I recently got an e-mail from a reader suggesting that I review the classic Koss Pro4AA headphones. “They are the headphones everyone wanted when I was in high school in the mid-1970s,” the reader wrote. I’m amazed that this product still is in production! Please consider a review of these classic stereophones from the golden age of stereo equipment. The Pro4AA retails for $99.”
It sounded like a great idea, so I contacted Koss’ public relations people. They let me borrow a pair of the Pro4AA, but as part of the deal, they insisted that I also try the much newer Pro4S. Here are my impressions of both.
The Pro4AA looks and feels like it was made in the 1970s, with its heavy-duty construction and thick coiled cord. The weight and shape made them a bit uncomfortable when I moved around, and they need a fair amount of power, meaning that they work best with stereo components, not portable devices.
The sound is neutral and very smooth. It lacks a little transparency, but the bass is solid, and the well-insulated earcups really isolate you from the outside world. With the lifetime warranty, good sound and heavy-duty construction, the Pro4AA is well worth the $99 price.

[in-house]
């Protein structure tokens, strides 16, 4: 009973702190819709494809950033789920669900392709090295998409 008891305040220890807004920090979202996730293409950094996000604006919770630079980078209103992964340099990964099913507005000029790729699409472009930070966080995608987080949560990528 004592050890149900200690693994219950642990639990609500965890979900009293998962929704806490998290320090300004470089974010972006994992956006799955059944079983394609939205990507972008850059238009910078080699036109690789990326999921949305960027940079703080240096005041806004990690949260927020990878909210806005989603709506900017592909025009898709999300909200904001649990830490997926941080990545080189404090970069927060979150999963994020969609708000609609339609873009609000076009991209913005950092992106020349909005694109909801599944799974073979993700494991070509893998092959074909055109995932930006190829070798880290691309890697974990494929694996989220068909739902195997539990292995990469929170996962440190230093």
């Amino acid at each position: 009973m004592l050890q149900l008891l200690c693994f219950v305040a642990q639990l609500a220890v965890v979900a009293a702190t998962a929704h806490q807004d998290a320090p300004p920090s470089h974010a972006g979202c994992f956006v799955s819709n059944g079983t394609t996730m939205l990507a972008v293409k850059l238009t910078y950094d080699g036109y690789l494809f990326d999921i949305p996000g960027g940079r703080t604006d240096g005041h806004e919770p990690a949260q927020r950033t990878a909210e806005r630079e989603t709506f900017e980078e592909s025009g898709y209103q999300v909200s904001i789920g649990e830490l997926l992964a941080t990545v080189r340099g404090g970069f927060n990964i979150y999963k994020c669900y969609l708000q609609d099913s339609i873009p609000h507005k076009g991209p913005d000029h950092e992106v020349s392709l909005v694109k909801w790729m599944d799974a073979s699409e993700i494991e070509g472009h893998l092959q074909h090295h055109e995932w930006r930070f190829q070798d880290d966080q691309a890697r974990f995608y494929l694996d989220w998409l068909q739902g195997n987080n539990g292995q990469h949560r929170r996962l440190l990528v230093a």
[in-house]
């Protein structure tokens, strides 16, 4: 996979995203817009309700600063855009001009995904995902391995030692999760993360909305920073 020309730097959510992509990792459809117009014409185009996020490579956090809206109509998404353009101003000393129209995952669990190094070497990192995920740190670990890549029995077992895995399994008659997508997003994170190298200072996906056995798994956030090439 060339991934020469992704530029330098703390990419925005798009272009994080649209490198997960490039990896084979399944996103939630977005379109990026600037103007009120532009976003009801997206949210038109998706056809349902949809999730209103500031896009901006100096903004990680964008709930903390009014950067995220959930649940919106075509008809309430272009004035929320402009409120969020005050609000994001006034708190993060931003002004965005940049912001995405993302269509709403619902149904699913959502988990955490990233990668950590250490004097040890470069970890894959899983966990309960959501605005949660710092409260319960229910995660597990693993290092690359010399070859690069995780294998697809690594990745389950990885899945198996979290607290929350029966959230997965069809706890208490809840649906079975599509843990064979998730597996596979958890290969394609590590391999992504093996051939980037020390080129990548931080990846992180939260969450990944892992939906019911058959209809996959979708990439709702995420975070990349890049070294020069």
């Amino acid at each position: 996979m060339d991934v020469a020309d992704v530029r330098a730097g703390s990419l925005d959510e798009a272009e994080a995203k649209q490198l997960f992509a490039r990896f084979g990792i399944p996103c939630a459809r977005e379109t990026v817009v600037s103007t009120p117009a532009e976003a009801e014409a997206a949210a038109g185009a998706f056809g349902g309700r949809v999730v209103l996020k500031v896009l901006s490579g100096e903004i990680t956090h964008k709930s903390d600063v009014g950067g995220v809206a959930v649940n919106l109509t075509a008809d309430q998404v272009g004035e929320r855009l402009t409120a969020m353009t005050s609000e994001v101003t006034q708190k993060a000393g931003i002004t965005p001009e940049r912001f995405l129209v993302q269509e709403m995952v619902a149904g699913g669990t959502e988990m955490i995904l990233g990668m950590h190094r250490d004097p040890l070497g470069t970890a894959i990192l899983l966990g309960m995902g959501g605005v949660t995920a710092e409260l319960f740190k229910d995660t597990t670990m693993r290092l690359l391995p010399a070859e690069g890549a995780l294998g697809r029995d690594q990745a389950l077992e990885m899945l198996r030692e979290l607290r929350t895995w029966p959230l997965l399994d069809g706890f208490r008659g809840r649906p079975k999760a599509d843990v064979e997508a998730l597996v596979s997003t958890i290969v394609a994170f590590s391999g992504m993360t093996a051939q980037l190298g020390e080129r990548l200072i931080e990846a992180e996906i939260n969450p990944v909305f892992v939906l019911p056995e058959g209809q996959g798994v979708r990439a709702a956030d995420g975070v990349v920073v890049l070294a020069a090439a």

That said, I am very glad that I agreed to try the Pro4S. While I liked the Pro4AA, I think the new headphones are noticeably better and offer some significant modern advantages.
The Pro4S is lightweight and comfortable, and I found it very easy to get a good fit. The cord can be connected at either side. You also can daisy-chain multiple sets of the headphones together so more than one person can listen at the same time, which can be handy for watching movies on a tablet while traveling in a plane or car. They work perfectly with a stereo system or with portable electronics, though they do not have a mic or phone controls. They fold for easy portability and come with a carrying case.
The sound is lively, transparent, bold, natural and detailed, with accurate tone and no artificial emphasis at any part of the audible range. The Pro4S manages to sound exciting and accurate at the same time, which is very hard to pull off from a design standpoint because exciting usually means inaccurate and exaggerated, which quickly causes listener fatigue.
Selling for $149 on the Koss website with a lifetime warranty, the Pro4S has become my favorite headphone for under $200. I recommend it without reservation.
In doing research for this column, I signed up for the e-mail list at koss.com and immediately received a 15 percent discount on my first order. If you are interested in trying either of these headphones I suggest you sign up and see if you get the same offer. At the regular $149 price, they are a great buy. But with a 15 percent discount, the Pro4S is hard to beat.
Send questions to Don Lindich at email@example.com. Get recommendations and read past columns at www.soundadviceblog.com.